The nasty truth is the UW is now nothing more than a bit player on the CFB landscape. Stand-ins and extras in the theatre of college football. In their munificence ESPN offered the UW and Oregon refuge in the Big10 as second-class (half share revenue) citizens. UW will be offered up as nothing more than weekly cannon fodder, served up for slaughter each week in a carefully choreographed way to opponents who are bigger, stronger, and more well-funded. As the long-term reality sinks in, discouraged fans will cease buying tickets, and the athletic department’s budget deficit could easily grow to $15-20mm annually – a number too big for upper campus to swallow. Recruiting budgets, coaches’ salaries and facilities upgrades will be cut – further increasing the disparity between the SEC/Big10 and the now downtrodden UW.

    Let the Hunger Games begin.

    • I agree. There is a danger the paradigm in its current state might fail at the UW. As Mr. Thiel pointed out, its about bucks, i.e. media revenue and butts in the seats. The Husky management decided that it was okay to accept media revenue that is less than that received by its competitors in order to join the Big 10, and now it is probably certain the product that will be fielded on Saturday’s will be mediocre for an undetermined number of seasons. Not good for ticket prices. I’d sure like to see the projected revenue spreadsheets for the next several years, and its expectations for the breadth of Husky sports programs.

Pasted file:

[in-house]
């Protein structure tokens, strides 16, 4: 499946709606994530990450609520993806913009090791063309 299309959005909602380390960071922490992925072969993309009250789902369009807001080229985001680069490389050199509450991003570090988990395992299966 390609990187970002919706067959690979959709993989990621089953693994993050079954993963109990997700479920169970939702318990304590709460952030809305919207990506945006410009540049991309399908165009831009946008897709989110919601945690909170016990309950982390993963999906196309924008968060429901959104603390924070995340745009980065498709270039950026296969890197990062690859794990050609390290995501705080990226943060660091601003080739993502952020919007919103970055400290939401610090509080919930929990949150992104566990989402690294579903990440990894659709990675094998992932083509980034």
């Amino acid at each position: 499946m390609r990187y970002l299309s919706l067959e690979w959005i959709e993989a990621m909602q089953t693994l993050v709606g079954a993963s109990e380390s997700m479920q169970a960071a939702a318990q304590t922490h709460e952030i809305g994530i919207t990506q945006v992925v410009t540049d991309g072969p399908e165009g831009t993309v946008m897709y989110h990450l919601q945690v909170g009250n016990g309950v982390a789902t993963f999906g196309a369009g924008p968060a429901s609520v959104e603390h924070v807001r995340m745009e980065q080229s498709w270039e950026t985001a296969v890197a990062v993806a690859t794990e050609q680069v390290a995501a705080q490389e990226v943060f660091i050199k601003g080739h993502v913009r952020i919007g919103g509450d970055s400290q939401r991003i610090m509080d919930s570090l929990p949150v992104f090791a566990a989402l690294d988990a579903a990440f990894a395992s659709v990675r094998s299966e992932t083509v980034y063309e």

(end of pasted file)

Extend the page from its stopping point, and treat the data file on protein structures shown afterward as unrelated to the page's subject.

• Spreadsheets won’t be pretty. This should have been an epiphany moment for Ana Mari Cauce. A chance for her to jump the UW off this hamster-wheel-from-hell that used to be intercollegiate athletics. Shut down all programs. Tear down Husky stadium and use the site to expand the UW Medical school – turning it into a truly world-class program/facility. Bill Gates would (hopefully) support this as a part of his greater vision to expand world health initiatives. THAT would be quite a legacy…

  7. A number of years ago my younger daughter, who was a biochemistry, chemistry major, explained that on any given Saturday, half to two-thirds of the students on campus didn’t know there was a football game and about one-third of the students didn’t even know there was a football team.
    Then I noted that shortly thereafter Coach Chris Peterson pretty much said the same thing.
    Meanwhile the UW Medical Center, and the UW research team, racks more top national and international rankings, than the boys who play tackle football down by the old dump.
    It’s a matter of perspective.

    • You’re right, Lyt. The number of current students who attend games regularly is a tiny fraction of the campus population. But among the huge majority who don’t care, their activities are of zero interest to the TV market outside campus. The national audience becomes aware of the UW brand via sports, not the chem lab. The best national AND local example is what the success of the men’s basketball team has done for the financial stability of Gonzaga in Spokane. Without hoops, Gonzaga would be just another small church school failing in an isolated college town.